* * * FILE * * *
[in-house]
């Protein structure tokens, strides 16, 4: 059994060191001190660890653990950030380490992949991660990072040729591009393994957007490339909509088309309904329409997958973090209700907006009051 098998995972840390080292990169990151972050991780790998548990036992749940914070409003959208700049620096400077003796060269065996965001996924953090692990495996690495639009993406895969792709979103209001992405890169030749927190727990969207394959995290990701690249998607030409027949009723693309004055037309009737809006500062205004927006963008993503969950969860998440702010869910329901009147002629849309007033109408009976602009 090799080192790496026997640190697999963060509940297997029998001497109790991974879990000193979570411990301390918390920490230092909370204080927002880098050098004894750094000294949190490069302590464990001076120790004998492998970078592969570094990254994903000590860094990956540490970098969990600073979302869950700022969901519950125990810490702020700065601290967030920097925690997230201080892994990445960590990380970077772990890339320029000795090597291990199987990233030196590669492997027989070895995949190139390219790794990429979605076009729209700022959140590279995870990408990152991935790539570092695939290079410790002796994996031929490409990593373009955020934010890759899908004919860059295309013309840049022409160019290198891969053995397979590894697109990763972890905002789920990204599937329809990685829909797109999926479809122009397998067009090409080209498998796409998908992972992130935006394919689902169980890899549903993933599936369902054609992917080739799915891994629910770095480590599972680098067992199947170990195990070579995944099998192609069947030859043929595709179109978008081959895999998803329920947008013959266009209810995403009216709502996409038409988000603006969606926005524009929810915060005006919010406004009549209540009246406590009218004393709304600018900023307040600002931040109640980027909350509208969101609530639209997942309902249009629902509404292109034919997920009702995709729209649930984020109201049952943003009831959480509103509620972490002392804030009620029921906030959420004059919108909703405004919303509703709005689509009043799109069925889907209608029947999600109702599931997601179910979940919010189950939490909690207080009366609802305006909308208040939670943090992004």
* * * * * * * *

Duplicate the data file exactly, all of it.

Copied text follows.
[in-house]
């Protein structure tokens, strides 16, 4: 059994060191001190660890653990950030380490992949991660990072040729591009393994957007490339909509088309309904329409997958973090209700907006009051 098998995972840390080292990169990151972050991780790998548990036992749940914070409003959208700049620096400077003796060269065996965001996924953090692990495996690495639009993406895969792709979103209001992405890169030749927190727990969207394959995290990701690249998607030409027949009723693309004055037309009737809006500062205004927006963008993503969950969860998440702010869910329901009147002629849309007033109408009976602009 090799080192790496026997640190697999963060509940297997029998001497109790991974879990000193979570411990301390918390920490230092909370204080927002880098050098004894750094000294949190490069302590464990001076120790004998492998970078592969570094990254994903000590860094990956540490970098969990600073979302869950700022969901519950125990810490702020700065601290967030920097925690997230201080892994990445960590990380970077772990890339320029000795090597291990199987990233030196590669492997027989070895995949190139390219790794990429979605076009729209700022959140590279995870990408990152991935790539570092695939290079410790002796994996031929490409990593373009955020934010890759899908004919860059295309013309840049022409160019290198891969053995397979590894697109990763972890905002789920990204599937329809990685829909797109999926479809122009397998067009090409080209498998796409998908992972992130935006394919689902169980890899549903993933599936369902054609992917080739799915891994629910770095480590599972680098067992199947170990195990070579995944099998192609069947030859043929595709179109978008081959895999998803329920947008013959266009209810995403009216709502996409038409988000603006969606926005524009929810915060005006919010406004009549209540009246406590009218004393709304600018900023307040600002931040109640980027909350509208969101609530639209997942309902249009629902509404292109034919997920009702995709729209649930984020109201049952943003009831959480509103509620972490002392804030009620029921906030959420004059919108909703405004919303509703709005689509009043799109069925889907209608029947999600109702599931997601179910979940919010189950939490909690207080009366609802305006909308208040939670943090992004």